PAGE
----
Tuesday, February 13, 2007

America's New King Of Crops

Marijuana is officially America's biggest cash crop according to a recent study authored by John Gettman, a prominent marijuana public policy activist. The current market value of pot grown inside the U.S., estimated at over $35 billion, exceeds that of the top 3 legal crops: corn, soybeans, and hay. Marijuana production has increased tenfold in the past 25 years despite fierce oppostion from law enforcement agencies. California is responsible for more than a third of the cannabis harvest, with an estimated production valued at $13.8 billion. Pot activists have used these statistics to highlight the commerical viability of the plant as well the ineffectiveness of the "War on Drugs".

Our economy would receive a significant boost if pot were legalized and taken off the black market. State governments could regulate and tax it, using the money to fund schools and infrastructure projects. Unfortunately, our federal government seems intent on escalating a costly, and deeply flawed campaign against "illegal drug use". Marijuana is a far less harmful drug than many legal drugs on the market today like alcohol, tobacco, ADD Medication such as Adderall and Ritalin(legalized speed for children), and anti-anxiety pills like Xanax and Valium. All of the drugs I have just listed have an extremely high potential for abuse, and tobacco and alcohol have cost our health care system millions of dollars. Nobody has ever died from a marijuana overdose and there have been many well documented medicinal benefits from occasional use.

When I look at the War on Drugs and the current debacle in Iraq, I can't help but see some disturbing parallels. In both situations, our government has displayed an alarming resistance to using logic and factual evidence to make sensible policy decisions. Instead, U.S. policy makers choose to funnel obscene amounts of taxpayer money into funding crusades that they have no hope of ever winning. The Iraq War and the War on Drugs have been abject failures, and I believe it is time for our leaders to reassess their broken policies and stop wasting our money.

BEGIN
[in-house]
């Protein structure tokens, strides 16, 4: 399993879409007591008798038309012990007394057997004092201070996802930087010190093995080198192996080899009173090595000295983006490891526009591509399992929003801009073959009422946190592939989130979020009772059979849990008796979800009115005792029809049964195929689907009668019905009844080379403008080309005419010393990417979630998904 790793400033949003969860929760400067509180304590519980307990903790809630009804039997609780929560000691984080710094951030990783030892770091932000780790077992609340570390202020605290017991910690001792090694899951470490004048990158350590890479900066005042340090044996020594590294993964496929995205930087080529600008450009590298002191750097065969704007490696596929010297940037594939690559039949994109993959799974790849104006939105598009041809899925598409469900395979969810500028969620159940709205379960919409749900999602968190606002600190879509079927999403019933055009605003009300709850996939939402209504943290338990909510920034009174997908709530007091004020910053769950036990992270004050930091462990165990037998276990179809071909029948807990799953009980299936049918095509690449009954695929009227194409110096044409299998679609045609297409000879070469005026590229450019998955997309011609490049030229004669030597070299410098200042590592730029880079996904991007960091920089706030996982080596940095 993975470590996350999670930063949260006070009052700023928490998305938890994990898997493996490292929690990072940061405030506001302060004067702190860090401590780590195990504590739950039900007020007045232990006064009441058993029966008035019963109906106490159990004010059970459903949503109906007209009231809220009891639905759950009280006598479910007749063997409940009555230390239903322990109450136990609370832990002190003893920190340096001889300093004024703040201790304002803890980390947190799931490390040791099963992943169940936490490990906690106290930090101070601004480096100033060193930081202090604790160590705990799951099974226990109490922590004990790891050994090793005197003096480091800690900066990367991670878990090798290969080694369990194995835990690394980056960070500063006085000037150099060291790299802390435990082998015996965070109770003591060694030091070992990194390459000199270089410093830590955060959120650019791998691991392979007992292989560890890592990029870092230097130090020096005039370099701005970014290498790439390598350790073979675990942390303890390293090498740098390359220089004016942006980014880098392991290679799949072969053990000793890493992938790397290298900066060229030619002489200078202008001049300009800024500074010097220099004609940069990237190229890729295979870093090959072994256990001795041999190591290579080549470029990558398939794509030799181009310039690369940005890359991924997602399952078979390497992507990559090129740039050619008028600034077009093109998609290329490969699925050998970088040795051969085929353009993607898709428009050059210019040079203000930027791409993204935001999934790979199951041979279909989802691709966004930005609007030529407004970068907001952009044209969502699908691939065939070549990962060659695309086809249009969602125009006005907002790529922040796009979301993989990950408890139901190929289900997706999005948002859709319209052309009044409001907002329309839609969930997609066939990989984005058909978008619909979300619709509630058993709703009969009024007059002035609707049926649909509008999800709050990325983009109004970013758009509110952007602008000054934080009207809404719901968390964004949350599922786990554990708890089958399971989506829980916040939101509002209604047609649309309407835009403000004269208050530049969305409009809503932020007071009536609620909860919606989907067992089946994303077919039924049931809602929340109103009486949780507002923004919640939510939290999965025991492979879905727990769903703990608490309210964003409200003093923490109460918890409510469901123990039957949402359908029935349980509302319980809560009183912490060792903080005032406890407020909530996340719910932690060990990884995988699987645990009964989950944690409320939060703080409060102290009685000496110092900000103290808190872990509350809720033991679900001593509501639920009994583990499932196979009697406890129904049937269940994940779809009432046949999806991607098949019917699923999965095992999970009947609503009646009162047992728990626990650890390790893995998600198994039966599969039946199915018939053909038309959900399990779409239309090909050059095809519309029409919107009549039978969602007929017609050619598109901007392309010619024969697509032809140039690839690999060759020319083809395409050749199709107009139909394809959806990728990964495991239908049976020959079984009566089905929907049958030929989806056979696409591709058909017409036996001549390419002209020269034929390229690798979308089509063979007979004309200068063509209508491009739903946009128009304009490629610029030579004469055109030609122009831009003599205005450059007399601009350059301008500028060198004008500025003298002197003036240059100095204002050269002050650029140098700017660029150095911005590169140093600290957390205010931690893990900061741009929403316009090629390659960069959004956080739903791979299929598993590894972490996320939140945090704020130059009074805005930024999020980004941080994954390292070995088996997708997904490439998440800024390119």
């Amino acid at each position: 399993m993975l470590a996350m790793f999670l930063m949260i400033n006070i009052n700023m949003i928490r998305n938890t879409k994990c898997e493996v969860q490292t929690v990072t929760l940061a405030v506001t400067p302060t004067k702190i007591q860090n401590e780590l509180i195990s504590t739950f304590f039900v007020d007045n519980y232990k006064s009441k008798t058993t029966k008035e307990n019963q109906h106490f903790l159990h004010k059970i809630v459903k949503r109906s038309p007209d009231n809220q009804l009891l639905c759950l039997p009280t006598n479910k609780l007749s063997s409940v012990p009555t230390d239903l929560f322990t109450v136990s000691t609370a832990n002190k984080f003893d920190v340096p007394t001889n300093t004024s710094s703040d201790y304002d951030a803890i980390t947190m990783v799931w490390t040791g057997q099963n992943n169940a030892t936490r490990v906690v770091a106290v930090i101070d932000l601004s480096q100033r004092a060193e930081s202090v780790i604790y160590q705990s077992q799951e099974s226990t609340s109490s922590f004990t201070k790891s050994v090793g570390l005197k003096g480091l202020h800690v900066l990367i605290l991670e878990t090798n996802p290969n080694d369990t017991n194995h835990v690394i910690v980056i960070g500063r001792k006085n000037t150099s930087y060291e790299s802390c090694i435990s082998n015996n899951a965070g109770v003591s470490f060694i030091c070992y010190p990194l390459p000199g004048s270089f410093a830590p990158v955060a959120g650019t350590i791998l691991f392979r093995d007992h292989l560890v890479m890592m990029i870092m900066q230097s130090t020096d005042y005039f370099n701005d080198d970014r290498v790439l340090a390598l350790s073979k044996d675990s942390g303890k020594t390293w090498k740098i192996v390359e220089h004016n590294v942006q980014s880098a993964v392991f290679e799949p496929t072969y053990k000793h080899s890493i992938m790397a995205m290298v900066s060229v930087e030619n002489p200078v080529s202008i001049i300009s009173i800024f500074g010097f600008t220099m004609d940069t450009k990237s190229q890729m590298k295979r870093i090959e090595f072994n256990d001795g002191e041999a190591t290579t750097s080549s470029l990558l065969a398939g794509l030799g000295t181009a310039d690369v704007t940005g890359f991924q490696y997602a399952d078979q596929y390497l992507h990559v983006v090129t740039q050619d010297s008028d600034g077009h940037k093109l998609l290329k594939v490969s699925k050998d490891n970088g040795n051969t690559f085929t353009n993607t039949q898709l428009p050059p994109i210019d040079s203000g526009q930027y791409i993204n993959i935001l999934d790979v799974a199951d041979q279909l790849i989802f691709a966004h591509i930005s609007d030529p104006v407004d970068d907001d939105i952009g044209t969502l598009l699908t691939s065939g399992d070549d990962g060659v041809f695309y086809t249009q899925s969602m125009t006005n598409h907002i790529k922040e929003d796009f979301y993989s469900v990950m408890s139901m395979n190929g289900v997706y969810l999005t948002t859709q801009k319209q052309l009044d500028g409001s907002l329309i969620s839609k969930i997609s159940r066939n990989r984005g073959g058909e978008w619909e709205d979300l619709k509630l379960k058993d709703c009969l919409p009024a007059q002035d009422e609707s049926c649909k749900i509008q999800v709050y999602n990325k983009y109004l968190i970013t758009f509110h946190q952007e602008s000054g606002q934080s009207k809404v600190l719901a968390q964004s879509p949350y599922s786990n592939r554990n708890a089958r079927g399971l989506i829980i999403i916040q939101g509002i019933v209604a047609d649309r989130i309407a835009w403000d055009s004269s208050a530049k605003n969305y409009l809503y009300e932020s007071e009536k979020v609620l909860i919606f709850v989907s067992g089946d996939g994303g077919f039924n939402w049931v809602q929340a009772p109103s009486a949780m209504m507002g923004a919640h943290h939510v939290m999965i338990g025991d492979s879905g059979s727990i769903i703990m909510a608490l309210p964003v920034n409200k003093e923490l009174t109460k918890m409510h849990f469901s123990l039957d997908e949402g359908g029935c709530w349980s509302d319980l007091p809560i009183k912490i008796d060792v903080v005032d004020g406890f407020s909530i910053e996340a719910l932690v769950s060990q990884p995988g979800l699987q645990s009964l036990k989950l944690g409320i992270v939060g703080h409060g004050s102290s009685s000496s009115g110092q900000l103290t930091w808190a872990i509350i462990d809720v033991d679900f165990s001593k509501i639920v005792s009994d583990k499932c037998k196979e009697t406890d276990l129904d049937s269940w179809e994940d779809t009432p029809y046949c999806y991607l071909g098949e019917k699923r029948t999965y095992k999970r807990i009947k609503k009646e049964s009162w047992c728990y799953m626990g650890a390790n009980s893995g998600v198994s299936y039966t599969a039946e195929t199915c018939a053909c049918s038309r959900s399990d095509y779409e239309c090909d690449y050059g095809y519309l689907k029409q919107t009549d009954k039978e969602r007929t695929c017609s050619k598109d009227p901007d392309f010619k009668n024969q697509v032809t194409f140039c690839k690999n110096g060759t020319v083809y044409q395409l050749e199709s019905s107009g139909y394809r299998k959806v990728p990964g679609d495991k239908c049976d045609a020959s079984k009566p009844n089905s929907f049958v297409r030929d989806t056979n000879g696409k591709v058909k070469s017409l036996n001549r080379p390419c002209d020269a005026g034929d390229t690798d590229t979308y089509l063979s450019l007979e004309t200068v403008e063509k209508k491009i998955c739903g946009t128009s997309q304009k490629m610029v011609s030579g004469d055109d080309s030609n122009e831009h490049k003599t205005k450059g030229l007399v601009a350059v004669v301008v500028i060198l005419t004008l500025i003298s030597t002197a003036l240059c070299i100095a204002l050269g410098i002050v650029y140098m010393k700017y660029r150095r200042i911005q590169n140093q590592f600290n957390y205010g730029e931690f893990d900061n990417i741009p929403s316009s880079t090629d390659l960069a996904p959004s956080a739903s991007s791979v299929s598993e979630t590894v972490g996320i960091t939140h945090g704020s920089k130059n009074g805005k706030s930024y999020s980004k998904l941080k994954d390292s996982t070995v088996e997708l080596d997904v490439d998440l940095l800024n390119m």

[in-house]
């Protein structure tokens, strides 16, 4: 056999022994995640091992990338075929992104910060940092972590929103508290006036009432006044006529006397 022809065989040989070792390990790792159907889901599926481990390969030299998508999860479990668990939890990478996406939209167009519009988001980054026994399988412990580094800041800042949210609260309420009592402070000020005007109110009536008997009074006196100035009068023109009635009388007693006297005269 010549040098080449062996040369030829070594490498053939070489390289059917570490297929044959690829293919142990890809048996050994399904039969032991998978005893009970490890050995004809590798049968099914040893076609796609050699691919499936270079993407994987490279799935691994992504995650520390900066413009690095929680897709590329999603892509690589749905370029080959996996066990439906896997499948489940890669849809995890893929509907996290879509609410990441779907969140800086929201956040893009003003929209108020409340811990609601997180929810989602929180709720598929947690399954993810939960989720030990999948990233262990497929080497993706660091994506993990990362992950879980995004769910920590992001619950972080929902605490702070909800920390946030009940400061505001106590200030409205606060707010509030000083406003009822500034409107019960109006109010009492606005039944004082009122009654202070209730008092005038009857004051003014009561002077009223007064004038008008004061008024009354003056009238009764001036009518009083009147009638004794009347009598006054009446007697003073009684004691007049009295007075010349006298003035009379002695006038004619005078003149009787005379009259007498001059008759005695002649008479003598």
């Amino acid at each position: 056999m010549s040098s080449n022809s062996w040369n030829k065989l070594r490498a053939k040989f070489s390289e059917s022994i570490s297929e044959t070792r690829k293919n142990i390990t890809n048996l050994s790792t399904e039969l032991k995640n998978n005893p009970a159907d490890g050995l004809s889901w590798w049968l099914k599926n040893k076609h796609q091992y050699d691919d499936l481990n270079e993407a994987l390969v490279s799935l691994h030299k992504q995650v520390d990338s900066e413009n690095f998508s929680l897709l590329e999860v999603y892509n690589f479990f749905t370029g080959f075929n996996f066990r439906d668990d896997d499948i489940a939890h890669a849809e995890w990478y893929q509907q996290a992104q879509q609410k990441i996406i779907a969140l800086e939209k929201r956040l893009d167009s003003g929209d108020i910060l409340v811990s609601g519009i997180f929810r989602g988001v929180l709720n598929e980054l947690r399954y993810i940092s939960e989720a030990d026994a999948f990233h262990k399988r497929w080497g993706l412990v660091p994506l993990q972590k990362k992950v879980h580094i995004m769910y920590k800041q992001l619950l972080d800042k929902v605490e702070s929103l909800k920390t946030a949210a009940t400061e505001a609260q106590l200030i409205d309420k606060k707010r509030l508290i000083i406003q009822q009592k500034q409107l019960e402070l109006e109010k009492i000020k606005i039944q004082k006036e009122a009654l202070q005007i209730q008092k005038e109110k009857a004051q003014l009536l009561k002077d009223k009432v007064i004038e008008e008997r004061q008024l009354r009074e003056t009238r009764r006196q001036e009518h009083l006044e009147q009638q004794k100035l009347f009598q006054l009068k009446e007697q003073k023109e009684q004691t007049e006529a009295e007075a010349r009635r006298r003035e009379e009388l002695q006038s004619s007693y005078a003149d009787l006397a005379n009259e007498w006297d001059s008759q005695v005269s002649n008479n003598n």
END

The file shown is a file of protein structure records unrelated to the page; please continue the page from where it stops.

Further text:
Prohibition has been historically ineffective; just look at the results of the ban on alcohol during the 1920's. Our government realized then that they were spending too much money on trying to ban a substance that was simply too popular and widely distributed. The same is true for marijuana today. The public's attitude towards pot has softened in recent years, especially in California. The San Francisco Police Department recently made busting pot users one of their lowest priorities, essentially making cannabis all but legal. A few years ago, members of the city government were even considering purchasing land within San Francisco County to be used for marijuana cultivation. Santa Cruz attempted to legalize pot a few years back but the federal government immediately intervened and stopped the process. Do policymakers that reside 3,000 miles away really have a clear picture of what is good for Californians? Probably not.

I am a strong suppporter for the legalization of marijuana. I don't believe that making it available for legal consumption would degrade or harm our society and I highly doubt we would see a spike in usage. Many people try pot and don't like it. Most adults who smoke pot are intelligent, hard working members of our society who don't deserve to be treated like criminals. There are far more pressing problems facing our federal government right now; global warming, terrorists, globalization, health care, etc. Why are they wasting our money on a drug policy that has been proven over and over again to be ineffective?


mdrennan said...

Hey Alex, it's great to see you're keeping up your blog and taking on a wide range of socially relevant topics. I'm subscribed now and looking forward to lots more good reading -- MD

Melora said...

People should read this.